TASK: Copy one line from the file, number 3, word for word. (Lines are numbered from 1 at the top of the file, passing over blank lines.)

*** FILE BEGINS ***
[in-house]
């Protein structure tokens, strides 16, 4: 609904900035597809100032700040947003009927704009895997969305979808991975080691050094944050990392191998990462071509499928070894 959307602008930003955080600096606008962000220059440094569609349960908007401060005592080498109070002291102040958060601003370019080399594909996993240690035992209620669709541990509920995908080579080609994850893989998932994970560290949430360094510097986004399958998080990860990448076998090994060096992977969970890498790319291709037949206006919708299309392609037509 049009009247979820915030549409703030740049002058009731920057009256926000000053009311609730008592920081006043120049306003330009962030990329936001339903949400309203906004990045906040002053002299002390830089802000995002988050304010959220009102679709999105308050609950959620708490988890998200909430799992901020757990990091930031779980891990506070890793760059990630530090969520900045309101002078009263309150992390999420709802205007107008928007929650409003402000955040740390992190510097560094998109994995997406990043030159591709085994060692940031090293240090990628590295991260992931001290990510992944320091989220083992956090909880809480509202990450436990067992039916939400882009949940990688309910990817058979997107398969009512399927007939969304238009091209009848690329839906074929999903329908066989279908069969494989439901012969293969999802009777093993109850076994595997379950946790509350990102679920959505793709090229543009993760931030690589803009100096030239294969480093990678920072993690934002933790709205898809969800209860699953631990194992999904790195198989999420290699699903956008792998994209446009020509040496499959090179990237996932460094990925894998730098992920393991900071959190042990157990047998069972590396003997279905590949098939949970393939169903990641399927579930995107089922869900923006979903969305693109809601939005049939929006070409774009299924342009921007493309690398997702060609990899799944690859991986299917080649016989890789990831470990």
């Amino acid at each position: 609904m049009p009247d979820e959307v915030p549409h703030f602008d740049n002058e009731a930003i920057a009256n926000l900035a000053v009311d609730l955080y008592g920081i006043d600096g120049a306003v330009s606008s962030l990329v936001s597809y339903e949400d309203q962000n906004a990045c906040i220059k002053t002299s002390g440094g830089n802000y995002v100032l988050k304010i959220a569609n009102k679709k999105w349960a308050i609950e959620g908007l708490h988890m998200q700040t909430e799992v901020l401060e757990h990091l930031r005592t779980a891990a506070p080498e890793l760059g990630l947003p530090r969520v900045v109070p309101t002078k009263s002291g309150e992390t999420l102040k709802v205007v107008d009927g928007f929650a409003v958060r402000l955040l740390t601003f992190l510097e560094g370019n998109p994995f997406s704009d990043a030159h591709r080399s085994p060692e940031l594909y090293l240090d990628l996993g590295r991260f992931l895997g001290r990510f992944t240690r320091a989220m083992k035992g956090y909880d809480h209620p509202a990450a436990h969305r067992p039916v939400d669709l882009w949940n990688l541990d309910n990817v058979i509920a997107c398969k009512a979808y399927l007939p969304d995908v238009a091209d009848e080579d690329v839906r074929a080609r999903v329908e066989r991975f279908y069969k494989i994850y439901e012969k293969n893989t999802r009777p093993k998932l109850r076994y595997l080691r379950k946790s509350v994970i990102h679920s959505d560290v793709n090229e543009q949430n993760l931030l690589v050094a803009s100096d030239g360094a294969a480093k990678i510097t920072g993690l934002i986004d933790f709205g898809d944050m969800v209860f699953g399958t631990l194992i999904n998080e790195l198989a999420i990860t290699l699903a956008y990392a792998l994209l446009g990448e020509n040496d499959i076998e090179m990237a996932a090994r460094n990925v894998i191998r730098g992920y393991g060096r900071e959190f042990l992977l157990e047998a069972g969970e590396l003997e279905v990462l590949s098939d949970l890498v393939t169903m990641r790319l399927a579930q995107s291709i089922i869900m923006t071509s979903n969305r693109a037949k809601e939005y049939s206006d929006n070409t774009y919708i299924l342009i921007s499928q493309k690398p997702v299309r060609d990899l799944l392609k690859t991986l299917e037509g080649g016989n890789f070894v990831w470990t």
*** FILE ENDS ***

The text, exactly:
């Amino acid at each position: 609904m049009p009247d979820e959307v915030p549409h703030f602008d740049n002058e009731a930003i920057a009256n926000l900035a000053v009311d609730l955080y008592g920081i006043d600096g120049a306003v330009s606008s962030l990329v936001s597809y339903e949400d309203q962000n906004a990045c906040i220059k002053t002299s002390g440094g830089n802000y995002v100032l988050k304010i959220a569609n009102k679709k999105w349960a308050i609950e959620g908007l708490h988890m998200q700040t909430e799992v901020l401060e757990h990091l930031r005592t779980a891990a506070p080498e890793l760059g990630l947003p530090r969520v900045v109070p309101t002078k009263s002291g309150e992390t999420l102040k709802v205007v107008d009927g928007f929650a409003v958060r402000l955040l740390t601003f992190l510097e560094g370019n998109p994995f997406s704009d990043a030159h591709r080399s085994p060692e940031l594909y090293l240090d990628l996993g590295r991260f992931l895997g001290r990510f992944t240690r320091a989220m083992k035992g956090y909880d809480h209620p509202a990450a436990h969305r067992p039916v939400d669709l882009w949940n990688l541990d309910n990817v058979i509920a997107c398969k009512a979808y399927l007939p969304d995908v238009a091209d009848e080579d690329v839906r074929a080609r999903v329908e066989r991975f279908y069969k494989i994850y439901e012969k293969n893989t999802r009777p093993k998932l109850r076994y595997l080691r379950k946790s509350v994970i990102h679920s959505d560290v793709n090229e543009q949430n993760l931030l690589v050094a803009s100096d030239g360094a294969a480093k990678i510097t920072g993690l934002i986004d933790f709205g898809d944050m969800v209860f699953g399958t631990l194992i999904n998080e790195l198989a999420i990860t290699l699903a956008y990392a792998l994209l446009g990448e020509n040496d499959i076998e090179m990237a996932a090994r460094n990925v894998i191998r730098g992920y393991g060096r900071e959190f042990l992977l157990e047998a069972g969970e590396l003997e279905v990462l590949s098939d949970l890498v393939t169903m990641r790319l399927a579930q995107s291709i089922i869900m923006t071509s979903n969305r693109a037949k809601e939005y049939s206006d929006n070409t774009y919708i299924l342009i921007s499928q493309k690398p997702v299309r060609d990899l799944l392609k690859t991986l299917e037509g080649g016989n890789f070894v990831w470990t």